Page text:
Umpire, Home Plate

Randy Marsh

"I wasn't worried

about style points."

In the second inning, Randy Marsh was throwing everything out of his neatly packed equipment bag and onto the floor in the umpire room. There was no time to think, no time to prepare for the change. He had to find his gear quickly so he could work the plate in place of John McSherry.

"We thought he was having a heart attack," said Marsh, who is now the director of umpiring for Major League Baseball. "We got [McSherry] to sit down on the ball boy's chair. He was white as a sheet and he was hyperventilating."

The crew of umpires, a tight-knit family, gathered around McSherry and told him they needed to get him to a hospital.

"Bill White, the league president, was super," Marsh said. "He was unbelievable. He got down there right away and was leaning over the rail talking to him and he said, 'John, don't worry about this game. We've got to get you taken care of. These games are going to go on.'"

"Any of us will work it. Who do you want?" Marsh said the umpires asked McSherry.

Marsh, who began the game as the first-base ump, was the choice. And now, after 27 years as a major league umpire, he says Game 7 of the 1992 NLCS was "the most exciting game I've ever worked."

In the back of his mind, he was worried about McSherry; but he knew he had a very important job to do. As Barry Bonds fielded Francisco Cabrera's base hit to left in the bottom of the ninth, Marsh had two priorities: Make sure everything happened right in front of him, and keep calm.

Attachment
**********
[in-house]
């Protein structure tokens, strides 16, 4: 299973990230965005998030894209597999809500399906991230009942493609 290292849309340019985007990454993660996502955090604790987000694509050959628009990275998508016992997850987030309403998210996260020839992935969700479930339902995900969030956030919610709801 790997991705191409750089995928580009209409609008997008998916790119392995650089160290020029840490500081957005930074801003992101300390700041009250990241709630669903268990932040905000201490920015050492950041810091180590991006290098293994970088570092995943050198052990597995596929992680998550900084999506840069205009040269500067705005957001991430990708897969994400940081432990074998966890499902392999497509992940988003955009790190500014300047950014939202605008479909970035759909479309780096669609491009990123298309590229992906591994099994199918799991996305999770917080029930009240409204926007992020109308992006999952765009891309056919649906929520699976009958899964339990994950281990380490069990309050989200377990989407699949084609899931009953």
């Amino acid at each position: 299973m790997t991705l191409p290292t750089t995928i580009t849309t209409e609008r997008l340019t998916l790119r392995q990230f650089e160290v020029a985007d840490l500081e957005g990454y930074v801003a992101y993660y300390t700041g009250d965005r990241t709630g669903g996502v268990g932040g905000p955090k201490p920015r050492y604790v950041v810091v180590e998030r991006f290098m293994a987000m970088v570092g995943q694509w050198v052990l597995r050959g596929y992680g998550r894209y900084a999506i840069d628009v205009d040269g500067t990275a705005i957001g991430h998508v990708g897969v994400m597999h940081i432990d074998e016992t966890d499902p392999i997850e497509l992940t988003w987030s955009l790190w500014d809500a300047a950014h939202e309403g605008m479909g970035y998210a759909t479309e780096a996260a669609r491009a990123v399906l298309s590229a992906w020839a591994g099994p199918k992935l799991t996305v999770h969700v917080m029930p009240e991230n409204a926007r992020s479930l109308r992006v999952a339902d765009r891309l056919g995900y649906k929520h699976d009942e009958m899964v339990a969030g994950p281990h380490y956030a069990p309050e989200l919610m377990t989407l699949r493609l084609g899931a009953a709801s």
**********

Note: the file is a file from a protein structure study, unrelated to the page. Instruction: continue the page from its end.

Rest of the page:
"All I was trying to do was put myself in an ideal situation to make the call," he said. "All I was worried about was getting the call right. I wasn't worried about style points making the call at home plate. I just wanted to get it right."

Marsh remembers Sid Bream's slide as a very close play -- "inches, it was probably inches."

Although Pirates catcher Mike LaValliere jokes these days and says Bream was out, the call at home was never disputed. It was close, but Marsh got it right. So a night filled with twists and turns ended well for him. McSherry, too, was OK after his illness forced him out of the game. (On April 1, 1996, McSherry suffered a fatal heart attack on the field in Cincinnati as he umpired behind the plate for an Opening Day game between the Reds and the Expos.)

"It was a heck of a series," Marsh said. "It went to seven games; both teams were just playing their hearts out. … All [the umpires] could do was just stay away from the fray and stay in the middle and do our job and let them deal with all the emotions."

This summer, Marsh received an unexpected bonus from his fill-in role behind the plate 20 years ago. A package from the Atlanta Braves arrived on his doorstep.

"Did you know they made a bobblehead out of the whole thing?" Marsh said, laughing. "It's pretty cool. I've never been a bobblehead before, but I was this year."

-- Anna McDonald,

The celebration began with Sid Bream and David

Justice at the plate as Mike LaValliere's tag was late.

Photo: AFP/Getty Images/Jim Gund